New government named
CAR Prime Minister Anicet Georges Dologuele has formed a new government, Radio France Internationale reported on Friday. The radio, monitored by the BBC, said the 25-member cabinet includes four opposition leaders. Only nine ministers from the outgoing government were retained.
BURUNDI: Peace talks open
Burundi mediator Julius Nyerere held informal discussions today with participants to the fourth round of peace talks in Arusha, Tanzania The Associated Press reported. Eighteen political parties and groups are taking part in the Burundi talks, due to start today.
RWANDA: Rwanda to drop French for English
Rwanda is to replace French with English as its official language. President Bizimungu said the reason for the change was due to France's involvement in the 1994 genocide, the weekly 'The EastAfrican' reported today. "If you followed the recent report of investigations from the French Parliament, it is clearly indicated that France has been involved in the genocide in Rwanda and in the events which proceeded the massacres, because they wanted to 'defend their own language'," Bizimungu was quoted as saying.
Rwanda's EAC application to be considered
Meanwhile, Rwanda's application to join the three-member East African Cooperation (EAC) is to be considered on Thursday at a meeting of the regional organisation. EAC spokesman Magaga Alot told IRIN Rwanda's acceptance would depend on whether it fulfills the membership criteria. These include a commitment to democracy and the rule of law, compatibility of social and economic policies, and potential to strengthen the EAC.
SUDAN: NDA denies Eritrean troops massing on border
The opposition National Democratic Alliance (NDA) denied on Saturday government accusations that Eritrean troops were massing on the border, AFP reported. An NDA statement said Khartoum's allegations were designed to "attract support from radical extremist organisations and their allies." In a counter-claim, the NDA said Khartoum had deployed 5,000 men close to "liberated" territories in eastern Sudan.
Rebels reportedly kidnap seven
A Khartoum government newspaper reported on Saturday that rebels abducted four civilians and three pro-government militiamen in eastern Sudan and took them to Eritrea. The 25 insurgents kidnapped the men from a government tax office in the Shajarab area, 'Al-Anbaa' said. AP reported that the newspaper did not say which rebel group the insurgents belonged to and when the incident happened.
ETHIOPIA-ERITREA: Annan to send special envoy Sahnoun
UN Secretary-General Kofi Annan on Friday announced that Mohamed Sahnoun, his special envoy in Africa, will be sent "in support of the diplomatic efforts" of the OAU and the US in resolving the Ethiopia-Eritrea conflict. Sahnoun is expected to travel to the region soon. Annan expressed concern at "heightened tension" between the two countries, whose border dispute has rumbled on since May 1998. Sahnoun has had an "as and when employed" arrangement as Annan's African envoy since December 1997. US facilitator Anthony Lake made his latest visit to Ethiopia last week and arrived in the Eritrean capital Asmara yesterday, news agencies report. A set of OAU-supported proposals aired in December have failed to resolve the tension, while an ill-concealed arms race has consumed millions of dollars. The humanitarian situation is stable, news and humanitarian reports say, but large numbers of people are displaced from along the common border, some deliberately evacuating border towns, others fleeing earlier fighting.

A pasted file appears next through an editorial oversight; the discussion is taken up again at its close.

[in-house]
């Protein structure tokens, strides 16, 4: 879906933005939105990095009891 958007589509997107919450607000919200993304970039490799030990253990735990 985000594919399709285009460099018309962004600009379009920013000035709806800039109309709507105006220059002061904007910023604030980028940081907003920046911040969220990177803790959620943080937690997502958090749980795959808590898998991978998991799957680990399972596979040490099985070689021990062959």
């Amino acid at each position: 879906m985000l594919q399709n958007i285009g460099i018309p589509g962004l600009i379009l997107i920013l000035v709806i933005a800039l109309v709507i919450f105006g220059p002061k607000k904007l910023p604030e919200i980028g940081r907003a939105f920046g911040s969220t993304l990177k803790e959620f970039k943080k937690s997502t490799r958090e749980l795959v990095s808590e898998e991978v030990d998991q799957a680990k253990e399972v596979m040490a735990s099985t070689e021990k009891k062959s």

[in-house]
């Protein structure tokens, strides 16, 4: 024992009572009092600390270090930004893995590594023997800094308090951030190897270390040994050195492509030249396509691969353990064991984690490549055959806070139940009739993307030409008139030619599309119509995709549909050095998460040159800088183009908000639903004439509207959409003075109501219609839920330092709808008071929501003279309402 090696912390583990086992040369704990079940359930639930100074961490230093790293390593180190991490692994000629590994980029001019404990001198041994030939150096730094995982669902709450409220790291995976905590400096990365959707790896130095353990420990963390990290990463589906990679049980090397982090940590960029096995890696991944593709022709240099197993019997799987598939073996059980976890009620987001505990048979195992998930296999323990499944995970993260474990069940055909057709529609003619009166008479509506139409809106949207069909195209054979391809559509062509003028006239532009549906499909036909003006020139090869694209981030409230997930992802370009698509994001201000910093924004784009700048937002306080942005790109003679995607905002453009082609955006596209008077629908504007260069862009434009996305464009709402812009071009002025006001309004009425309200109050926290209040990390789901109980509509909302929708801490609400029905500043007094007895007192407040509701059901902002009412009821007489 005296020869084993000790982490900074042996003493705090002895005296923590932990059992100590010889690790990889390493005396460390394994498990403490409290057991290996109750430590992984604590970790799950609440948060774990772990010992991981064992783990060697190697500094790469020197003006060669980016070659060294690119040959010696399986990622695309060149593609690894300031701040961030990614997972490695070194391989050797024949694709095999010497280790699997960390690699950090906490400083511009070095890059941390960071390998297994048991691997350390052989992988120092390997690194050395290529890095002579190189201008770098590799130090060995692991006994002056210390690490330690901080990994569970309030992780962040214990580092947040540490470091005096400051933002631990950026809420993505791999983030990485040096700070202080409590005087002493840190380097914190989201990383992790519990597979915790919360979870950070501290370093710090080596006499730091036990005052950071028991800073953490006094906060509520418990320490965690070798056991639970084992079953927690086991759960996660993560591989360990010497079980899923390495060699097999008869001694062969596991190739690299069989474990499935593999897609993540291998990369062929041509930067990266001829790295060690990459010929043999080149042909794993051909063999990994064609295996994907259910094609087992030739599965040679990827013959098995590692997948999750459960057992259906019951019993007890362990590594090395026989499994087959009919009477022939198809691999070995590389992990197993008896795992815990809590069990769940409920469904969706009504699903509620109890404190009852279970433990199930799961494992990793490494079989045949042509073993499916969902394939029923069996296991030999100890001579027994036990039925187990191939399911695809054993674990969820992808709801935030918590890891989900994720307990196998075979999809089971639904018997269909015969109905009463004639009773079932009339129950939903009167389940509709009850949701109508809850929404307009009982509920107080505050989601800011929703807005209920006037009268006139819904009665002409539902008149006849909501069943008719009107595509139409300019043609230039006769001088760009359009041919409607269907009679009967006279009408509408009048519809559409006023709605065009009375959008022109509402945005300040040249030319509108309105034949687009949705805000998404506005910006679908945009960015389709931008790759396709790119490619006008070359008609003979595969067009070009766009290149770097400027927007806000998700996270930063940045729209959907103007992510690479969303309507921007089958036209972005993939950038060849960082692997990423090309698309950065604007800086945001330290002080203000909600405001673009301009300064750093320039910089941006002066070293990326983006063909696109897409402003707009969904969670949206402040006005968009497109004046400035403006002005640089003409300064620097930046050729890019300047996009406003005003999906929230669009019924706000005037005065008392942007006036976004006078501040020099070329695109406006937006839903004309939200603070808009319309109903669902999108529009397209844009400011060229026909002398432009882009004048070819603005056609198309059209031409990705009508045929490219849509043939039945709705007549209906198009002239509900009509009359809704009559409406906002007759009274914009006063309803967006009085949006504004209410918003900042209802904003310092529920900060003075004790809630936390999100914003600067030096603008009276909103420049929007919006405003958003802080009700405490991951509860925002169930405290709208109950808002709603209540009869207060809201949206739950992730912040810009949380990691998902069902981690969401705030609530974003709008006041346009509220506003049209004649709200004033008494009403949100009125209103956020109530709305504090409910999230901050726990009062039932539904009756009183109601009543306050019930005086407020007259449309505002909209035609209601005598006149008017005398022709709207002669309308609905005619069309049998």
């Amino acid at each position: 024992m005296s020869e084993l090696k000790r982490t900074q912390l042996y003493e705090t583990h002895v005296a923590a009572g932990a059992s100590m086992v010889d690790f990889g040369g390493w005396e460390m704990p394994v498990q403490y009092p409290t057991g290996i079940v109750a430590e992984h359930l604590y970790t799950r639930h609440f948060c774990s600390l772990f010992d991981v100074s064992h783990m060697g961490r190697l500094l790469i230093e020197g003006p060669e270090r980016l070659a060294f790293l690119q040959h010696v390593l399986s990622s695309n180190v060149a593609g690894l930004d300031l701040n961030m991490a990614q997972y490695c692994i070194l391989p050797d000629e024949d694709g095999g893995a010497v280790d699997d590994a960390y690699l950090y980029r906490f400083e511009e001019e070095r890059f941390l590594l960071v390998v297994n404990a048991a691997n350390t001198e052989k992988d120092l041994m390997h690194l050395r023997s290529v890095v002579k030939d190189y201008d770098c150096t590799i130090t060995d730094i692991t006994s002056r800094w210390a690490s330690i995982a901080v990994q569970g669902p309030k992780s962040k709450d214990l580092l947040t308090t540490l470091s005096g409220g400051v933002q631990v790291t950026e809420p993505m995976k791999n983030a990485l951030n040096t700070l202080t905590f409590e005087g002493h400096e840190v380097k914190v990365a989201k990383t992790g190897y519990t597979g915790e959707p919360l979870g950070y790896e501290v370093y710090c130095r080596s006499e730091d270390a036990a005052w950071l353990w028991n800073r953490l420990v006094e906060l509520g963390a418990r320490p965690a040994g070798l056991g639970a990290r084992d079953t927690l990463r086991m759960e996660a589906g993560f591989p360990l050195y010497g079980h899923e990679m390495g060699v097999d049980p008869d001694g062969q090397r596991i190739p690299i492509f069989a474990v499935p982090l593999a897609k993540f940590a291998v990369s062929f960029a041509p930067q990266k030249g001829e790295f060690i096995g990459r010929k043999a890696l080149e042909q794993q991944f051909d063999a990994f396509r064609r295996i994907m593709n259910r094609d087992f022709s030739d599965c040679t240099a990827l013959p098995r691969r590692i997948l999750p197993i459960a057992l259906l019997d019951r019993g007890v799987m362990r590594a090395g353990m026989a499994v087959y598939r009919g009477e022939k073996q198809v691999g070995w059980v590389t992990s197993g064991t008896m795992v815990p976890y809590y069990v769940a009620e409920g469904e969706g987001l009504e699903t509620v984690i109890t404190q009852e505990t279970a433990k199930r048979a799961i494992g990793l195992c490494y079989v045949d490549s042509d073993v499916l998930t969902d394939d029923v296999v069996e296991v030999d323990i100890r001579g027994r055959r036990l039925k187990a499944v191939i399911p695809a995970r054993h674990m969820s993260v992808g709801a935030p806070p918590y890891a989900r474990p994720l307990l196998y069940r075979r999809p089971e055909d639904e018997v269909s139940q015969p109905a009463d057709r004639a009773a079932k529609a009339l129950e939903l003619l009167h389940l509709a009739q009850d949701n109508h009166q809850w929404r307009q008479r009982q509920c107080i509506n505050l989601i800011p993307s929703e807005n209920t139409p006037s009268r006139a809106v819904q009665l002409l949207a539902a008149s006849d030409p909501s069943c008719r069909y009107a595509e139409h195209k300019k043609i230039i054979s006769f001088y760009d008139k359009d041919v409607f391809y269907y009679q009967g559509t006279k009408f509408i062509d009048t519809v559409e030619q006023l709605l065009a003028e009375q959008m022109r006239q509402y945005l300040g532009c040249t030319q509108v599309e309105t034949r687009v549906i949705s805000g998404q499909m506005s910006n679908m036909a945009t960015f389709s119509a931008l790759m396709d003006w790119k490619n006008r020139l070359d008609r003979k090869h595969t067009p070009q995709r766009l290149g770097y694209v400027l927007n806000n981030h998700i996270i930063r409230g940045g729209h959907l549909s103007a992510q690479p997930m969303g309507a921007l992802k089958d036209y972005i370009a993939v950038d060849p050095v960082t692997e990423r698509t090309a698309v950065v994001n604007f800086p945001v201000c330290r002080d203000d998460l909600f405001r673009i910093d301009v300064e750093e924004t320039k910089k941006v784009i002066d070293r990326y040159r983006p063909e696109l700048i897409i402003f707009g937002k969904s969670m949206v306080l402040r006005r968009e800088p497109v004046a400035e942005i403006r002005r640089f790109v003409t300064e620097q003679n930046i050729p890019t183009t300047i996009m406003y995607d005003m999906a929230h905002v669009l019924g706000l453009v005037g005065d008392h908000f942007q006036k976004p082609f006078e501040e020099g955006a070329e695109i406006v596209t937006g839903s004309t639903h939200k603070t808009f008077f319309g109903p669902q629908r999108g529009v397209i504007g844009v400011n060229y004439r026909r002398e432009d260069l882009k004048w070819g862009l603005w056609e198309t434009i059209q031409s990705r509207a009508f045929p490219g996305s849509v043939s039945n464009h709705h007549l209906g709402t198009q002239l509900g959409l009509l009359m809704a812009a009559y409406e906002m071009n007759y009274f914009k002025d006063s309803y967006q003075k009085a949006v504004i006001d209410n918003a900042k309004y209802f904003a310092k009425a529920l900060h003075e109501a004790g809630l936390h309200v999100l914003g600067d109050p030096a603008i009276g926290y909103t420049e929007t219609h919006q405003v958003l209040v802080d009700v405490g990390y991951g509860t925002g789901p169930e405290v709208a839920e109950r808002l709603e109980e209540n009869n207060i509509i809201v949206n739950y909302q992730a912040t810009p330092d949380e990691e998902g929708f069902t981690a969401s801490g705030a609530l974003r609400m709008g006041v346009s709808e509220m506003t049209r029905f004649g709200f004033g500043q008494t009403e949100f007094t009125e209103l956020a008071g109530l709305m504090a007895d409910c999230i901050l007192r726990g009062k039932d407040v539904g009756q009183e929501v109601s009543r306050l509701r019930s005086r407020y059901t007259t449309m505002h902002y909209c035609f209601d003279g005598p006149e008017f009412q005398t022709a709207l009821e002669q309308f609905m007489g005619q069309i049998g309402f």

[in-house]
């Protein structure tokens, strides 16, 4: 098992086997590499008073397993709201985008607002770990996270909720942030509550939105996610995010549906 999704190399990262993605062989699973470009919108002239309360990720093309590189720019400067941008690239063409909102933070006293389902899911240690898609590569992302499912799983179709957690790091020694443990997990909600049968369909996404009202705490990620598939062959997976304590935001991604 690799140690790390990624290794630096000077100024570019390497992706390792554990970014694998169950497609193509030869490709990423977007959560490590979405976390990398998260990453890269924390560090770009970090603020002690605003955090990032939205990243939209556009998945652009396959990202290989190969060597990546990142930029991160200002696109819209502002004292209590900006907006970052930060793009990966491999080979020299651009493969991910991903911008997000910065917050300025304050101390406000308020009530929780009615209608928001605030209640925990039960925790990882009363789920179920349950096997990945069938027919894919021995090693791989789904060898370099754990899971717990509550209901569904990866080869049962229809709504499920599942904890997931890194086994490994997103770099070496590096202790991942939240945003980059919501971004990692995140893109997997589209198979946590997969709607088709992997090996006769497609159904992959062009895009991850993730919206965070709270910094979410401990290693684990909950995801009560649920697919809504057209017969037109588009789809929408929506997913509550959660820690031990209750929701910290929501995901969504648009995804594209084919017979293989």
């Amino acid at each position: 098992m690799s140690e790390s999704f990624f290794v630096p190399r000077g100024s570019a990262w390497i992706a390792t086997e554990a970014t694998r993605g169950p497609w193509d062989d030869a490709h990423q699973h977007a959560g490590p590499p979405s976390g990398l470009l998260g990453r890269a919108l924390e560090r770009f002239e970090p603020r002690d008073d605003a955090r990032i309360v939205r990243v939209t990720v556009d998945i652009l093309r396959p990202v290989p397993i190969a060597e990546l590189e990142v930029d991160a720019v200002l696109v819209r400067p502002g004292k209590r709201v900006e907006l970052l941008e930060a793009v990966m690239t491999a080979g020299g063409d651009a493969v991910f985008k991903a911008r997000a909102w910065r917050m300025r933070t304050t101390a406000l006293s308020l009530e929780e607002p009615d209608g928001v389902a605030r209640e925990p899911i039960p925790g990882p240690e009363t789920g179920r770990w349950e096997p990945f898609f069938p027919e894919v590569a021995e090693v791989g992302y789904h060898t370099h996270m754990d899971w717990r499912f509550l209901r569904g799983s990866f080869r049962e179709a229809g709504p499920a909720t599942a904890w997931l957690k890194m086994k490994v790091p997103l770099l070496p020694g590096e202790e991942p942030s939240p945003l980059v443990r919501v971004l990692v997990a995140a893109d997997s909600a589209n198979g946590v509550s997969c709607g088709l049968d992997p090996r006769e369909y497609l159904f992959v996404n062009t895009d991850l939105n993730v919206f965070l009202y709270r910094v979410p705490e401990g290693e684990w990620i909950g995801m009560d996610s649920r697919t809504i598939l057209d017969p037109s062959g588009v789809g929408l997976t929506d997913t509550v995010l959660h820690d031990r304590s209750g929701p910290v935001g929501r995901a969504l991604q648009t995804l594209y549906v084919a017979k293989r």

ETHIOPIA-KENYA: 'Border' clash reportedly leaves 18 dead
Officials from Kenya's ministry for internal security have denied media reports that Ethiopian troops and the Oromo Liberation Front (OLF) rebels clashed at the weekend near the northeastern Kenyan town of Moyale. "Kenyans were neither caught up or involved in the clashes. The fight took place between the two factions on the Ethiopian side. Sources from the ground have confirmed that the Kenyan side was calm and peaceful," the officials told IRIN. They said reports in Kenya's 'Daily Nation' and 'Standard' today that 18 people were killed and several wounded, among them Kenyans, were "exaggerated". The officials also denied reports that the district commissioner had confirmed the fighting, allegedly sparked by an Ethiopian attack on a border village in Moyale district.
Nairobi, 18 January 1999, 15:15 GMT
Date: Mon, 18 Jan 1999 18:49:22 +0300 (EAT) From: IRIN - Central and Eastern Africa <firstname.lastname@example.org> Subject: Central and Eastern Africa: IRIN Update 589 for 16-18 Jan 1999.1.18
Editor: Dr. Ali B. Ali-Dinar, Ph.D